Indian opposition takes jab at Modi over vaccine shortage, COVID-19 crisis

Indian opposition takes jab at Modi over vaccine shortage, COVID-19 crisis
Indian Prime Minister Narendra Modi. (AFP)
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Updated 11 April 2021

Indian opposition takes jab at Modi over vaccine shortage, COVID-19 crisis

Indian opposition takes jab at Modi over vaccine shortage, COVID-19 crisis
  • Most Mumbai vaccine centers closed, city mayor tells Arab News

NEW DELHI: Indian Prime Minister Narendra Modi has been accused of complacency and missteps in the handling of the pandemic by the country’s main opposition party, after six states reported a shortage of coronavirus vaccines and more than 145,000 new infections were recorded on Saturday.

The Congress Party also blamed the ruling Bharatiya Janata Party (BJP) for prioritizing “vaccine diplomacy” by exporting vaccine doses instead of reserving them for domestic use.

“The Modi government has mismanaged the situation – exported vaccines and allowed a shortage to be created in India,” Congress Party president Sonia Gandhi said during a special meeting on Saturday to address the COVID-19 crisis.

“We must focus on India’s vaccination drive first and foremost, then only export vaccines and gift them to other countries.”

She emphasized the need for “responsible behavior” and adhering to all laws and COVID-19 regulations “without exception.”

But the government insisted there were enough vaccines in stock, accusing the opposition of “playing politics” even as India grappled with a deadly second wave of infections.

“There is no shortage of vaccines,” BJP spokesperson Sudesh Verma told Arab News, adding that state governments were following the “procedure laid down by the center.”

Six opposition-ruled states said earlier this week that they were running out of vaccines and would be forced to discontinue the vaccination drive if the central government did not send supplies.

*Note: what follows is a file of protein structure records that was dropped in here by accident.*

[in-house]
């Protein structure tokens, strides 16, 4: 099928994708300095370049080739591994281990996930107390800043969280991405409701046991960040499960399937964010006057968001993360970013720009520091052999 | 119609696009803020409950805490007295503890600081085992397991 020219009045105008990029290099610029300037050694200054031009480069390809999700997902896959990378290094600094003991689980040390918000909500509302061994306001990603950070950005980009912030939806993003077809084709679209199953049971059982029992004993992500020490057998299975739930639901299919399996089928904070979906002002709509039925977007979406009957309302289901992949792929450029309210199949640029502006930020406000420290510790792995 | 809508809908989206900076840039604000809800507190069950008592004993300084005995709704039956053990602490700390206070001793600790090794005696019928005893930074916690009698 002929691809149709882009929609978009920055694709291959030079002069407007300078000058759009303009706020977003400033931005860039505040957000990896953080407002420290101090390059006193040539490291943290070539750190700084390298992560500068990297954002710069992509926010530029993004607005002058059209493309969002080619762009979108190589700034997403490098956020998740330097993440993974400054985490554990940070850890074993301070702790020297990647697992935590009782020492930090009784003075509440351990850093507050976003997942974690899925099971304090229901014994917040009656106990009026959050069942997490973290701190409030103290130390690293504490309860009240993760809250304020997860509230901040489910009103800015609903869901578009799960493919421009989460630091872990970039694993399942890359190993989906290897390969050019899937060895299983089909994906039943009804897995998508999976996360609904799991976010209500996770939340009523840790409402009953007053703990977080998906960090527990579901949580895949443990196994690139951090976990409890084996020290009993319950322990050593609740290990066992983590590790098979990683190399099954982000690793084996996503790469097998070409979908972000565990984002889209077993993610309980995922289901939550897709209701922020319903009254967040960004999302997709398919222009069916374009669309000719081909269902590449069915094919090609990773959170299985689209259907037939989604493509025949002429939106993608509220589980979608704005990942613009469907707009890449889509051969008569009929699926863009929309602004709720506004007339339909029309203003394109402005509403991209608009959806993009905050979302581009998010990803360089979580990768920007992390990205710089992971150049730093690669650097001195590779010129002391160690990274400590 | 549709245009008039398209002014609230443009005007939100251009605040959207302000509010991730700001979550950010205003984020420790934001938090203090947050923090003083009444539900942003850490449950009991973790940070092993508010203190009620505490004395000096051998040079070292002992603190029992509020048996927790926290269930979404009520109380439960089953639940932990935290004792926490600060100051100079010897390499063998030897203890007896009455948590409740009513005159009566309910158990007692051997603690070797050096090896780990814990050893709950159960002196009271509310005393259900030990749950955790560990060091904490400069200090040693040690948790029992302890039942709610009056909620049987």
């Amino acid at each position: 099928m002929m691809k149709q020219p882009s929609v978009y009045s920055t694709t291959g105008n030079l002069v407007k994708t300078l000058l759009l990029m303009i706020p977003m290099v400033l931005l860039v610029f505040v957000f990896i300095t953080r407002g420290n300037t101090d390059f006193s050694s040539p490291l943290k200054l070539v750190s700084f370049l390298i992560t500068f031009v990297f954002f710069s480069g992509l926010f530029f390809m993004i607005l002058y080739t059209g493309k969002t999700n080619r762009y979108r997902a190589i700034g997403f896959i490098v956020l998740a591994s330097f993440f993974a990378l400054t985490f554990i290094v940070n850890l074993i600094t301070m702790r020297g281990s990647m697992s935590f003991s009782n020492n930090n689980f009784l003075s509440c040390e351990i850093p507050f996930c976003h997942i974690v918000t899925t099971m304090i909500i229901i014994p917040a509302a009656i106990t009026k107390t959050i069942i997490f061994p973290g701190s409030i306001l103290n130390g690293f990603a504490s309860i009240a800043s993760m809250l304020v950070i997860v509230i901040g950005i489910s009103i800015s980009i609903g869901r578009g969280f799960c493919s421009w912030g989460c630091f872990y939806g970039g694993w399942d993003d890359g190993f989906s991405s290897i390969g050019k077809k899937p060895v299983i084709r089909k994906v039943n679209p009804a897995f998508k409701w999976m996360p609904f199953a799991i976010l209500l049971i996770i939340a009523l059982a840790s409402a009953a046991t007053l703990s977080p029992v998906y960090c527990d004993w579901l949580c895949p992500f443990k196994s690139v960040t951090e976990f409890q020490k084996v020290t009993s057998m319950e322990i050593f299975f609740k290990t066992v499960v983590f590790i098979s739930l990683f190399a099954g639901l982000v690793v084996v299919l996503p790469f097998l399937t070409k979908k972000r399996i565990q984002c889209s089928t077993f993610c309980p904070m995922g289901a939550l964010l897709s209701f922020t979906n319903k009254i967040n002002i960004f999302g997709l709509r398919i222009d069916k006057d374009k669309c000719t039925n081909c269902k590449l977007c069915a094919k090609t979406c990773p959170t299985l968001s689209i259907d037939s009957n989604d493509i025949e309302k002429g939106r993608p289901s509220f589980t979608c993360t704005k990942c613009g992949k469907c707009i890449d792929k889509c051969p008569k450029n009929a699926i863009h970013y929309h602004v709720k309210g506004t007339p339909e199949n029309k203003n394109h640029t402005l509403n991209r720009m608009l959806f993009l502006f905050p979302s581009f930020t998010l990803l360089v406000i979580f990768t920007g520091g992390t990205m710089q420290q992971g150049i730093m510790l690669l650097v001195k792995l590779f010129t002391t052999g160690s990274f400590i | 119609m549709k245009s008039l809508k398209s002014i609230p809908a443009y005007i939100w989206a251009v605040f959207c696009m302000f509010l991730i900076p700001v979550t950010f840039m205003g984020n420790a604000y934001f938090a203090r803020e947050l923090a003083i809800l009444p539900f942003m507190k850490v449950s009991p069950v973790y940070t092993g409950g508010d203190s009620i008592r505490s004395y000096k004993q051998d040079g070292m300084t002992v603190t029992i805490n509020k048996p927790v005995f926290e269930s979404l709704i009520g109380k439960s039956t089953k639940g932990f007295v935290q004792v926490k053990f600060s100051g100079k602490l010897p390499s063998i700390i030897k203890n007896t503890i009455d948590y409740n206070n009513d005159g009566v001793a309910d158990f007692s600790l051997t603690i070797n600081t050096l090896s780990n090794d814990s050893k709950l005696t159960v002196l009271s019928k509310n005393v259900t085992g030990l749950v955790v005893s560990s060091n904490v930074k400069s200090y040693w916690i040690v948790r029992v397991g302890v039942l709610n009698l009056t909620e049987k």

One of the worst affected states is western India’s Maharashtra, which recorded 58,993 new cases on Saturday out of the nationwide total of 145,384.

“There are 108 vaccines centers in Mumbai, but most of them have been closed due to a lack of vaccines,” Mumbai Mayor Kishori Kishore Pandekar told Arab News.

“The number of doses we have cannot last more than two days. If this is the situation in India’s financial capital Mumbai, imagine the case in remote areas of the state.”

Pune, one of Maharashtra’s biggest cities, has also run out of vaccines.

“We have not been vaccinating since Thursday in Pune, and we don’t know when the next lot of doses will arrive in the city,” Dr. Avinash V. Bhondwe, president of the Indian Medical Association’s Maharashtra wing, told Arab News.

The eastern state of Odisha has reported a shortage in doses, leading to the closure of 700 vaccination centers, according to media reports.

Verma said the current situation was due to the “desperate” measures taken by state governments.

“People above 45 years was the target group for the vaccination (drive). Some state governments are getting desperate, and they want to give vaccines to one and all. This is not possible for a (country with a) size like India. Vaccine production and export needs have been calibrated.”

But the BJP’s explanation did not satisfy Pankaj Vohra, from the New Delhi suburb of Noida, who went to hospital on Friday for his second jab but could not get vaccinated due to a shortage.

“A day before going to the hospital, I got a confirmation that I should come for the second dose,” he told Arab News. “But when I reached the hospital, I was told that the Covishield vaccine was available and not Covaxin. If the government cannot fulfil its domestic demand, why is it exporting vaccines?”

India has allowed permission for the emergency use of Covishield – the local name for the Oxford-AstraZeneca vaccine produced by the Pune-based Serum Institute of India – and Covaxin, directed by Bharat Biotech in the south Indian city of Hyderabad.

It launched its vaccination drive on Jan. 16 and has inoculated 94 million people, far below the initial target of 300 million.

Only 12.5 percent of the 94 million have received the second dose, based on an advisory by the Health Ministry, which recommends a 28-day gap between the first and second dose.